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Southport, Manitoba, Canada
Steve Pomroy is a professional flight instructor and aviation writer. He has been teaching since 1995 and holds an Airline Transport Pilot License, Class 1 Instructor and Aerobatic Instructor Ratings, military QFI, and an undergraduate degree in Mechanical Engineering. He's written and published three flight training books through his company, SkyWriters Publishing, and has several other books under development. Steve currently teaches RCAF pilot candidates on their Primary Flight Training course.

Sunday, November 7, 2010

Piloting as a Profession: Part 4, Training Standards

... Continuing from the previous post (Part 3, Self Regulation) and considering the question, “Is the training/education provided to pilots adequate?”:

Transport Canada and the Transportation Safety Board have recognized that a statistical up-tick in accident rates occurs at around 500 hours of total flight experience. It is believed (but not actually known for sure) by many that this up-tick is a result of confidence exceeding ability. Of course, even if this is accurate, it’s surely an over-simplification, but it’ll do for our present discussion. 500 hours puts a full-time new-hire pilot about 3 to 6 months out of school. Having an accident rate problem at this point is a clear symptom of weaknesses in training.

Some other symptoms of weak training include:
  1. Fail rate (~25%!) on a flight test that some in the industry consider inadequate to begin with.
  2. Fail rate (~32%!) on a "written exam" that many (most?) in the industry consider inadequate to begin with.
  3. Insurance requirements tied to raw experience with no reference to education.
  4. Employability requirements tied to raw experience with little or no reference to education.
This last one is especially important. When people within the industry don’t value or recognize the education received by pilots, that presents us with a big red flag.

Do some pilots work hard and learn lots and excel at what they do? Yes. Absolutely. Do some others do the minimum required of them and scrape by on a fairly low standard? Yes. Definitely. But how many wash out due to lack of effort or aptitude? I don’t have any numbers, but from my own experiences and observations, I feel confident saying "not very many".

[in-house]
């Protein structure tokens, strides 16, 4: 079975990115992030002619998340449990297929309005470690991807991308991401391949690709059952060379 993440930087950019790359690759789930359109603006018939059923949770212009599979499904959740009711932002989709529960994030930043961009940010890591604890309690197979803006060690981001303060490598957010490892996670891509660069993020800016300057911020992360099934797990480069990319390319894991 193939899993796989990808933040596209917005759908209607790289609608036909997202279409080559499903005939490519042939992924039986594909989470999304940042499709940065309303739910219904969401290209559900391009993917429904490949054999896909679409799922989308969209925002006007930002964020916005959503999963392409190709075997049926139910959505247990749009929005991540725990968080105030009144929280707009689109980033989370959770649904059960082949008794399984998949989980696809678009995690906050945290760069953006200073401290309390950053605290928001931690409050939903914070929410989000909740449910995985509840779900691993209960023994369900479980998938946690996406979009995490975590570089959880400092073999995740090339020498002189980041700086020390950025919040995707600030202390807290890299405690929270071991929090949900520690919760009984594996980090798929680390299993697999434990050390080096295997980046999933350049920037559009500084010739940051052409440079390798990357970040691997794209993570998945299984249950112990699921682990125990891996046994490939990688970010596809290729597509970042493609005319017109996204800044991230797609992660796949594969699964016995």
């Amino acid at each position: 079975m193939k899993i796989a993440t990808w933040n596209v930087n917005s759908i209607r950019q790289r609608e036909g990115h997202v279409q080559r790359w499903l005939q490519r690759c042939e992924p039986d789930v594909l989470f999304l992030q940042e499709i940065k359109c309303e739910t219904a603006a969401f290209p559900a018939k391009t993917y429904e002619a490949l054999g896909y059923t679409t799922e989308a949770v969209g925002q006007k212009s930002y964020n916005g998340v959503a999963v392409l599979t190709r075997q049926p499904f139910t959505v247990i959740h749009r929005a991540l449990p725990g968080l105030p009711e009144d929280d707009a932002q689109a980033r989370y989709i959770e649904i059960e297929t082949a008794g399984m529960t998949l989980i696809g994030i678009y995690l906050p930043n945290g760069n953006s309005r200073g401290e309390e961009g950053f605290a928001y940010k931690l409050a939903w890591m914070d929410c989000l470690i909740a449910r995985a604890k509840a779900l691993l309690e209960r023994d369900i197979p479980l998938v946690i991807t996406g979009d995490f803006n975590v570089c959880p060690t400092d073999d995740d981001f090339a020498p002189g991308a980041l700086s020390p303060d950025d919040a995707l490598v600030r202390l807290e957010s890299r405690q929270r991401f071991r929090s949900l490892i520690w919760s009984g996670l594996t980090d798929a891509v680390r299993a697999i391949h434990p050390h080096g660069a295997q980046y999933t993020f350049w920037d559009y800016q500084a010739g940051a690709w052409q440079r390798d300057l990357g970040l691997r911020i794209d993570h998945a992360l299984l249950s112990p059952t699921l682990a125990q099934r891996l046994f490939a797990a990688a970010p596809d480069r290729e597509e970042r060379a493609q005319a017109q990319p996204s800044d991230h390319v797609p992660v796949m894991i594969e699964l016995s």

One of the problems we run into is that companies have no way to distinguish between the "high quality" and "low quality" pilot groups—they all get the same license in the end. As a result, there is no incentive to hire, promote, or pay extra for the higher quality candidates. The absence of quality incentives discourages high quality candidates, and even pushes some of them out of the industry altogether. This creates a vicious circle caused ultimately by what economists term "information asymmetry"—resulting in the long-term degradation of the average quality of pilot candidates. How many potential high-quality candidates chose to pursue business, medicine, or engineering instead of aviation after hearing about the widely publicized pay rates and working conditions of the Colgan 3407 pilots. (That’s a rhetorical question, I don’t actually have any stats, but there’s no doubt that there were many).

This gradual degradation of the quality of pilot candidates is a long-term industry risk that is hard to recognize, in part because it has no corresponding short-term risk. Further, the risk is amplified by the rarity of high-quality training.

I mentioned previously that the training philosophy in aviation hasn’t changed appreciably since World War II. This isn’t all bad. The fact is, the framework that we conduct training within is pretty effective. But there is room for major improvements, and some changes are long overdue—especially in the training of professional pilots (in truth, the training of private and recreational pilots is pretty good, and probably doesn’t need any direct changes).

So, bearing all of this in mind, what changes should be made? This question opens a huge can of worms. The list could be very extensive and subject to all kinds of debate. Changes suggested could range from fundamental changes to minor fine-tunings, with everything in between. So, for the sake of brevity, I’ll take a more focused approach to the question.

Instructors are taught very early on to look for the "root cause" of student errors. A single root cause often results in a series of errors. So rather than trying to fix each error independently, we should try to address the one error (i.e. – the root cause) that will fix the most subsequent problems. With this philosophy in mind, what single change could be made that would result in the most improvement in the flight training industry? (Note that even this approach will give us a debatable answer to the question, but at least the debate can be a little more focused).

TO BE CONTINUED ...

Happy Flying!

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